Determinants of survival and attempted resection in patients with non-metastatic pancreatic cancer: An Australian population-based study
Burmeister EA, Waterhouse M, Jordan SJ, O'Connell DL, Merrett ND, Goldstein D, Wyld D, Beesley V, Gooden H, Janda M, Neale RE.
There are indications that pancreatic cancer survival may differ according to sociodemographic factors, such as residential location. This may be due to differential access to curative resection. Understanding factors associated with the decision to offer a resection might enable strategies to increase the proportion of patients undergoing potentially curative surgery.
Data were extracted from medical records and cancer registries for patients diagnosed with pancreatic cancer between July 2009 and June 2011, living in one of two Australian states. Among patients clinically staged with non-metastatic disease we examined factors associated with survival using Cox proportional hazards models. To investigate survival differences we examined determinants of: 1) attempted surgical resection overall; 2) whether patients with locally advanced disease were classified as having resectable disease; and 3) attempted resection among those considered resectable.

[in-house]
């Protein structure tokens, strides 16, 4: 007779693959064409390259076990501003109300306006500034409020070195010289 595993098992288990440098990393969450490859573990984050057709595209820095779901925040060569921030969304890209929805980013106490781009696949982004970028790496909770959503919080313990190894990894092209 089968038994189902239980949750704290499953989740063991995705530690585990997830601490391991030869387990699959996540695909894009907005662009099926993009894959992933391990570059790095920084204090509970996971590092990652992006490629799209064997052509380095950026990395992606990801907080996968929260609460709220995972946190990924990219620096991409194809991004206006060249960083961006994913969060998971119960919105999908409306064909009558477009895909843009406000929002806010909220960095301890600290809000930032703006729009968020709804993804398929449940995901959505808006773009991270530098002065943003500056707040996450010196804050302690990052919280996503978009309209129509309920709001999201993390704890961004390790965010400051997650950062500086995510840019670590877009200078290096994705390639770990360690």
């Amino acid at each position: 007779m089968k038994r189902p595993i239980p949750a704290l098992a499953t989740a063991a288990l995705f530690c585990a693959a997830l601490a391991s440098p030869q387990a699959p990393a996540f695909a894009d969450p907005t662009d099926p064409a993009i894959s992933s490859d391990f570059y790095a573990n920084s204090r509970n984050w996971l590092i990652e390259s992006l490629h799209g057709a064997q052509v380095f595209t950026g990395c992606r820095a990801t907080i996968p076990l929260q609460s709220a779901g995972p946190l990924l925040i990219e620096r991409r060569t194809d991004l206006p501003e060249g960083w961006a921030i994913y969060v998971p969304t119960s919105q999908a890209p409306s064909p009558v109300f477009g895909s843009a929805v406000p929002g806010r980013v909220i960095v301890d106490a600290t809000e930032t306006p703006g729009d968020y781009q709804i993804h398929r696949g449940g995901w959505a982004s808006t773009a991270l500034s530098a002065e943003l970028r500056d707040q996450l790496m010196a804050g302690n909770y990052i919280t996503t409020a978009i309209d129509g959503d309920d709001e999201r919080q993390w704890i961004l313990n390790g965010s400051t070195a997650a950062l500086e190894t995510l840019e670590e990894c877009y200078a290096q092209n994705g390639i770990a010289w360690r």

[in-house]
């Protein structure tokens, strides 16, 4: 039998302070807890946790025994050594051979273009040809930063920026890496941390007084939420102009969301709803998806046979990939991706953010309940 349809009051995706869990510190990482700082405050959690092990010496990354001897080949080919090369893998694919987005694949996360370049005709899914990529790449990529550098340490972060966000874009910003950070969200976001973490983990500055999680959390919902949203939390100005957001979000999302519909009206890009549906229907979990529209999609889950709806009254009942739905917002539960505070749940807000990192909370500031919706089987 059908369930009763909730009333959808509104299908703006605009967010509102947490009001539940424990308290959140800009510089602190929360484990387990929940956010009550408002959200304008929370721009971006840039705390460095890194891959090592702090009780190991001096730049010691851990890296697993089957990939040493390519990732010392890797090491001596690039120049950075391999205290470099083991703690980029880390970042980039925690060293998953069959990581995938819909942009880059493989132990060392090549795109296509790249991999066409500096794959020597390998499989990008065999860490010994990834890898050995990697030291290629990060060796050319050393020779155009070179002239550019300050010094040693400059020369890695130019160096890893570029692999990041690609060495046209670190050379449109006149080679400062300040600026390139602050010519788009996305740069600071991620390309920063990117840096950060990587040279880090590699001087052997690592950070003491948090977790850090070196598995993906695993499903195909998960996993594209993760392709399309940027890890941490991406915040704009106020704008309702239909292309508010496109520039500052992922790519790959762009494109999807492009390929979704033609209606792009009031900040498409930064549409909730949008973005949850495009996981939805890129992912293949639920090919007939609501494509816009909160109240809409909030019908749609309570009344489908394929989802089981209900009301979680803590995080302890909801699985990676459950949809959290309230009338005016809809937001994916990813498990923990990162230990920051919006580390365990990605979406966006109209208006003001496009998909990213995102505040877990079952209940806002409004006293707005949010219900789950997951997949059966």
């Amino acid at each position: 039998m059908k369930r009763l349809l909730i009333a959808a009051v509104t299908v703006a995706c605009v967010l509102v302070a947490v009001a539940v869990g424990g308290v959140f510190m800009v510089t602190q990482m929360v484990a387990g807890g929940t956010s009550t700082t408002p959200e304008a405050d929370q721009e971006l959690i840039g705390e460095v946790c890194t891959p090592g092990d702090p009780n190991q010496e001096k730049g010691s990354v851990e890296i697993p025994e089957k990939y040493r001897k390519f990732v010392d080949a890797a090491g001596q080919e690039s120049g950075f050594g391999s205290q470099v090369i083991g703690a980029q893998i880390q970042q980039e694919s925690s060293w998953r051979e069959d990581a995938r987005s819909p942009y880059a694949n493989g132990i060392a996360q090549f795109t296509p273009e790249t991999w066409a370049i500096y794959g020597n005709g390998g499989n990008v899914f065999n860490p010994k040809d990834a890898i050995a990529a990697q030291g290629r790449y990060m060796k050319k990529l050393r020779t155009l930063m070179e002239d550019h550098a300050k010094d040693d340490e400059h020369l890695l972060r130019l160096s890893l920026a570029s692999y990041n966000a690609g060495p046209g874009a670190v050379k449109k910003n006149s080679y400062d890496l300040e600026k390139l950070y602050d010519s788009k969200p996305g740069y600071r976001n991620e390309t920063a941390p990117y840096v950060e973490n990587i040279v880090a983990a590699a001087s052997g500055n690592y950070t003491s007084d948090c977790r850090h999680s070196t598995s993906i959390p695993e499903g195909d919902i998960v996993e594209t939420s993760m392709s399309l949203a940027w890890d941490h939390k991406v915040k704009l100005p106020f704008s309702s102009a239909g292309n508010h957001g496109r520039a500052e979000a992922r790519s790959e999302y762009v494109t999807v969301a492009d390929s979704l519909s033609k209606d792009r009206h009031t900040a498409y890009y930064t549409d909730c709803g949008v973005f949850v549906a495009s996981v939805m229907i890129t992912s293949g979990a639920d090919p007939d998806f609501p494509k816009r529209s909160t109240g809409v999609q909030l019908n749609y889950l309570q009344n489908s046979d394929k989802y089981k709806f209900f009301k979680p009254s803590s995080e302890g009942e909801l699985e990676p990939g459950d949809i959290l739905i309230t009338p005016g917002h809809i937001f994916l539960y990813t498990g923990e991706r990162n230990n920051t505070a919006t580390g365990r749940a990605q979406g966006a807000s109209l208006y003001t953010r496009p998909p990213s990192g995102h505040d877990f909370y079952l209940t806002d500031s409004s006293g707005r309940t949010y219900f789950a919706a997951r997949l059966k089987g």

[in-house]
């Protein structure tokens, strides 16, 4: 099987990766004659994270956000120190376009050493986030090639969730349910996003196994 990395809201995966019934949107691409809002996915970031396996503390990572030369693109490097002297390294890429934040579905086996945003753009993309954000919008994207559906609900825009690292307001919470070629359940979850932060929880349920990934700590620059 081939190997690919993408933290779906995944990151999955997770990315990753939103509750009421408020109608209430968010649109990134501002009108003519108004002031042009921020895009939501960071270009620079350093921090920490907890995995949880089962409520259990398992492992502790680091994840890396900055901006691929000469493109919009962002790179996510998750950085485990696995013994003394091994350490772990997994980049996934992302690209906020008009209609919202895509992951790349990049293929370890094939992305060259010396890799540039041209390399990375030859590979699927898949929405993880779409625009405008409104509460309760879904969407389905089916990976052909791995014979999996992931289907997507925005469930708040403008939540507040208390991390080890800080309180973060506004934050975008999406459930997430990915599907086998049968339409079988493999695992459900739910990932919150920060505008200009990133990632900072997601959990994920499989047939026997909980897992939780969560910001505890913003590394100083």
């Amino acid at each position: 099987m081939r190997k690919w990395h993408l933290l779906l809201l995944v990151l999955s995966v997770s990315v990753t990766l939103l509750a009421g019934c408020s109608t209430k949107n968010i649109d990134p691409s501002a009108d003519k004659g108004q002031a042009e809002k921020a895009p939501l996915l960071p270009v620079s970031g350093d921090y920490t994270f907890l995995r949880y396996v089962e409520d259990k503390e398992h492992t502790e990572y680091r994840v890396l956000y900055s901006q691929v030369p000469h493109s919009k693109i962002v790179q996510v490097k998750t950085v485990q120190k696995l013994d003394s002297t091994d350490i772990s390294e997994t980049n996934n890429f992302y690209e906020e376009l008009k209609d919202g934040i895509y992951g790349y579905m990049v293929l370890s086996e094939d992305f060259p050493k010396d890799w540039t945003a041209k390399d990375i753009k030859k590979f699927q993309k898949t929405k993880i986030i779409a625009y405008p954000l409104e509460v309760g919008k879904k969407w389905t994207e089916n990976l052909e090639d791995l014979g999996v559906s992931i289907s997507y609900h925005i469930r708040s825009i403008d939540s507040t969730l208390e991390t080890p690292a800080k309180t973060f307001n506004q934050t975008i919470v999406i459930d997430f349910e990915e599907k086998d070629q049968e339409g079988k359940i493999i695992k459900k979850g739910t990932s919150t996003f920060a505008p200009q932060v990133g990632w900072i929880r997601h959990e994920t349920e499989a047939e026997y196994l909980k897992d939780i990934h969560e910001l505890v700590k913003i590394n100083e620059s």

Data were collected for 786 eligible patients. Disease was considered locally advanced for 561 (71%) patients, 510 (65%) were classified as having potentially resectable disease and 365 (72%) of these had an attempted resection. Along with age, comorbidities and tumour stage, increasing remoteness of residence was associated with poorer survival. Remoteness of residence and review by a hepatobiliary surgeon were factors influencing the decision to offer surgery.
This study indicated disparity in survival dependent on patients' residential location and access to a specialist hepatobiliary surgeon. Accurate clinical staging is a critical element in assessing surgical resectability and it is therefore crucial that all patients have access to specialised clinical services.